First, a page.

For modern emerging infectious disease (EIDs), it is estimated that over 70% of zoonotic pathogens originate in wildlife. The global community is beginning to direct resources towards the identification of these EID threats in the ‘hot-spot’ regions of South America, Asia and Africa where these pathogens most commonly emerge. However, there is currently no consistently effective means to control pathogens identified as posing an imminent threat at their animal source before transmission to humans. Self-disseminating vaccines are one innovative vaccine strategy that may be better suited than conventional vaccines for use in these challenging conditions. Disseminating vaccines are designed to exploit the ability of replicating virus-based vectors to spread through their animal host populations without the need for direct inoculation of every animal. In this strategy, vaccination of a limited number of ‘founder’ animals is used for initial introduction of the vaccine into the target population. As the vaccine is engineered to express target antigens from the EID pathogen of interest, its spread from vaccinated to non-vaccinated animals is designed to coordinately spread EID specific immunity throughout the targeted animal population. We are currently engaged with multiple collaborators using this approach for Ebola virus in apes and bats, Lassa virus in multimammate rats and bovine tuberculosis in European badgers.
Disseminating vaccine to prevent Mycobacterium bovis (Mb) transmission from European badgers to cattle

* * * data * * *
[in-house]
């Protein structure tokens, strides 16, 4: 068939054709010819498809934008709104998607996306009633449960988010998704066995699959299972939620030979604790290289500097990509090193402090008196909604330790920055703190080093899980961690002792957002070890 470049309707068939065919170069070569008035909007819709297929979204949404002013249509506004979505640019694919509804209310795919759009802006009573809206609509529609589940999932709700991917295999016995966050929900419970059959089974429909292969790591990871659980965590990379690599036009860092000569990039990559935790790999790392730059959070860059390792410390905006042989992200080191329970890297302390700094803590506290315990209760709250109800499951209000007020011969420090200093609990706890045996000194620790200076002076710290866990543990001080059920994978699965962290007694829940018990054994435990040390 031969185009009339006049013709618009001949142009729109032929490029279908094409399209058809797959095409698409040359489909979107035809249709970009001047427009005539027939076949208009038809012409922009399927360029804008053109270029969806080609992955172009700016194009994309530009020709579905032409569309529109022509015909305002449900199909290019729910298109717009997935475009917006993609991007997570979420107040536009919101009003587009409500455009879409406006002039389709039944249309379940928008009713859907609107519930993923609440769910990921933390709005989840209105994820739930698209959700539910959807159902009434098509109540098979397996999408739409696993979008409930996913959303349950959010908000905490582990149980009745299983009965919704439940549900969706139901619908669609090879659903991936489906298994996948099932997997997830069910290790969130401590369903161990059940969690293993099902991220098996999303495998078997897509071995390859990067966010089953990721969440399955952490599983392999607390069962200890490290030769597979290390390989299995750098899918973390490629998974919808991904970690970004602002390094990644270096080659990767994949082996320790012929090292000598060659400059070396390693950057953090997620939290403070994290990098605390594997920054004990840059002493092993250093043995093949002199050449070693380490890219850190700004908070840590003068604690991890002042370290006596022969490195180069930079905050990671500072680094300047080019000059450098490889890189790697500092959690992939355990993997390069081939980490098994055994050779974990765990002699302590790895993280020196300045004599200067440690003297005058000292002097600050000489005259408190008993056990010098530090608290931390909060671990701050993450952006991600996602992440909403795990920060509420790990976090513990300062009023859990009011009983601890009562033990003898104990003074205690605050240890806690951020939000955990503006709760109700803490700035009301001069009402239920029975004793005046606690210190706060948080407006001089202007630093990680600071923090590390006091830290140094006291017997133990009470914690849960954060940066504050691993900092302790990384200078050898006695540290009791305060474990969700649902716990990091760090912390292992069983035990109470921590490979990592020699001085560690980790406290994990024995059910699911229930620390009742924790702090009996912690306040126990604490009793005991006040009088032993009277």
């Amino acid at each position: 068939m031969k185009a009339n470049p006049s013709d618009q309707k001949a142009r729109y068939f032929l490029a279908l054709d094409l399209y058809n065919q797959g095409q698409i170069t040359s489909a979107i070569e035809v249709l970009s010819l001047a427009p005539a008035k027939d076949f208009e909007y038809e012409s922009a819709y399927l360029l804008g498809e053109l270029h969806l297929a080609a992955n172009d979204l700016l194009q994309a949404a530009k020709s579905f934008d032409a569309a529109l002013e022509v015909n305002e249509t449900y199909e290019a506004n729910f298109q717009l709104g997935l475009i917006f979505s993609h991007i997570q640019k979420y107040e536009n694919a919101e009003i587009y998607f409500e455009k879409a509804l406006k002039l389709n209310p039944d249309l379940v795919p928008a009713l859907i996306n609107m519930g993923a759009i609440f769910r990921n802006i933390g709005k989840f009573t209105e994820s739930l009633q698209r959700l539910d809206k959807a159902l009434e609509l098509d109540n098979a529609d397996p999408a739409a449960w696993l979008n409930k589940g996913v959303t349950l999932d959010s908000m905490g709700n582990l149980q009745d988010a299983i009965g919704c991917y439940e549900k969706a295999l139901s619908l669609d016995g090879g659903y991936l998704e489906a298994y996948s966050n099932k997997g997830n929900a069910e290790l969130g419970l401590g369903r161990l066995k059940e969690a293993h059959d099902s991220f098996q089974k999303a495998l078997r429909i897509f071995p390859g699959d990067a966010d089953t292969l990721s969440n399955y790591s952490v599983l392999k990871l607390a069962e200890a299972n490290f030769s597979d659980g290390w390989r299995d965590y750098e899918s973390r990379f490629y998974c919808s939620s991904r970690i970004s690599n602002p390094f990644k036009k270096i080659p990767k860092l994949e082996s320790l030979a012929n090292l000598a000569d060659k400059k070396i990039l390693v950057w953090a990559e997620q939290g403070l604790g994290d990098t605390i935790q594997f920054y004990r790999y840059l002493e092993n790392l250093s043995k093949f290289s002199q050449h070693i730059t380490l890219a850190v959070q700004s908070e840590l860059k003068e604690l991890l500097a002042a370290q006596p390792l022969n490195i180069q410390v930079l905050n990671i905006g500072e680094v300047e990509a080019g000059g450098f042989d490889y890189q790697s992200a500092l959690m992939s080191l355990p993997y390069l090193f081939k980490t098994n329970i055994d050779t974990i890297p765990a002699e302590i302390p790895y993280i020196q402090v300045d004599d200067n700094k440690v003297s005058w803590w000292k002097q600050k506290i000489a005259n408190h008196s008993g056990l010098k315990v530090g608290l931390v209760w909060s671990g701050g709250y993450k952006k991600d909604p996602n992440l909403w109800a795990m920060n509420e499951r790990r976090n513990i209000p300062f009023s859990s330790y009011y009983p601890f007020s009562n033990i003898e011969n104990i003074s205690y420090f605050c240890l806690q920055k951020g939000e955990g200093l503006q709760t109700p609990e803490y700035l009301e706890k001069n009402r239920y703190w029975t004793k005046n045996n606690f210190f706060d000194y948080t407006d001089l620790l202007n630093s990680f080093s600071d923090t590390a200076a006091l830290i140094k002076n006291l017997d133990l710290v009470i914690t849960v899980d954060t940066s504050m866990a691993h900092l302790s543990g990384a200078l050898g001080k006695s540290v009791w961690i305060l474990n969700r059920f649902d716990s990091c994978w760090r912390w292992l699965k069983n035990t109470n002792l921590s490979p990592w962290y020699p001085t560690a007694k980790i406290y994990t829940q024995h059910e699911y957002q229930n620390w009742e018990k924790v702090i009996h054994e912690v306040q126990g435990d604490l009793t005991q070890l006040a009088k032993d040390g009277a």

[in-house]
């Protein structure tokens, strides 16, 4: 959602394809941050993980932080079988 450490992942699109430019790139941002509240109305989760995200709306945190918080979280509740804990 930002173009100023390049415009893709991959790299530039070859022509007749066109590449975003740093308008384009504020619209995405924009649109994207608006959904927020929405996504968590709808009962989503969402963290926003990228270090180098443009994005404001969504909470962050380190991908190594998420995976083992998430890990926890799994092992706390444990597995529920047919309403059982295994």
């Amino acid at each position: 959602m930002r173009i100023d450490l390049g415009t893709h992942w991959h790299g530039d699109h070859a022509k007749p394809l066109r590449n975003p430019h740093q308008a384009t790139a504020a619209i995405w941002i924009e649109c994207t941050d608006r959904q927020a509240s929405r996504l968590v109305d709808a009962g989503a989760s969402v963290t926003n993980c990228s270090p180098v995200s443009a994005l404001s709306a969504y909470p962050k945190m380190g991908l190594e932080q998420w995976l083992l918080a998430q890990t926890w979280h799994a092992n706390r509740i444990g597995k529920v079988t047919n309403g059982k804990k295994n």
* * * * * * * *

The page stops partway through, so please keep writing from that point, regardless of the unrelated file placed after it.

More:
We are developing a novel herpesvirus-based ‘disseminating’ Mb vaccine that has potential to confer life-long widespread immunity within European badger populations following spread from a few initially inoculated animals. Mb is a zoonosis that infects cattle resulting in bovine TB (bTB) with severe socio-economic consequences and impact on animal health. The control of Mb is difficult in the UK and Ireland because of a persistent source of infection to cattle from European badgers (Meles meles) that serve as a reservoir of infection. In the absence of improved control the projected economic burden to the UK over the next decade is predicted to be £1 billion. Disease control based on badger culling is extremely controversial and limited in scope and practicality, and is recognized not to be a long-term solution. Vaccination of badgers using conventional vaccines is a viable alternative but is currently limited to the use of a licensed injectable attenuated Mb vaccine, bacillus Calmette-Guerin (BCG), which is expensive, labour-intensive and may not provide life-long immunity. A disseminating Mb vaccine therefore has the potential to offer a complete ‘sea change’ in the management bTB.
Vaccination combined with host immune modulation to target cancer
Although effective drug protocols exist for some cancers, many cancers remain untreatable. We are developing a novel cancer vaccine that targets ‘universal’ tumor-associated antigens (TAAs) as a therapeutic vaccine against cancer for both humans and canine companion animals. Universal TAAs are a unique group of tumor proteins in that they are required for the tumor growth and persistence. This means that in addition to being found in most different types of cancer, universal TAAs are also required by the tumor for its own survival. This requirement forces the tumor to continuously make the universal TAAs, which maintains it as a target for the immune system. Enhancement of the patient’s immune system to target the tumor has recently been achieving remarkable results, even in advanced cancers, primarily melanoma. Combined with targeting of universal tumor antigens, our vaccine also uses a pharmacological strategy to recruit tumor-specific immune responses induced by vaccination into the tumor to increase the therapeutic efficacy of cancer vaccination.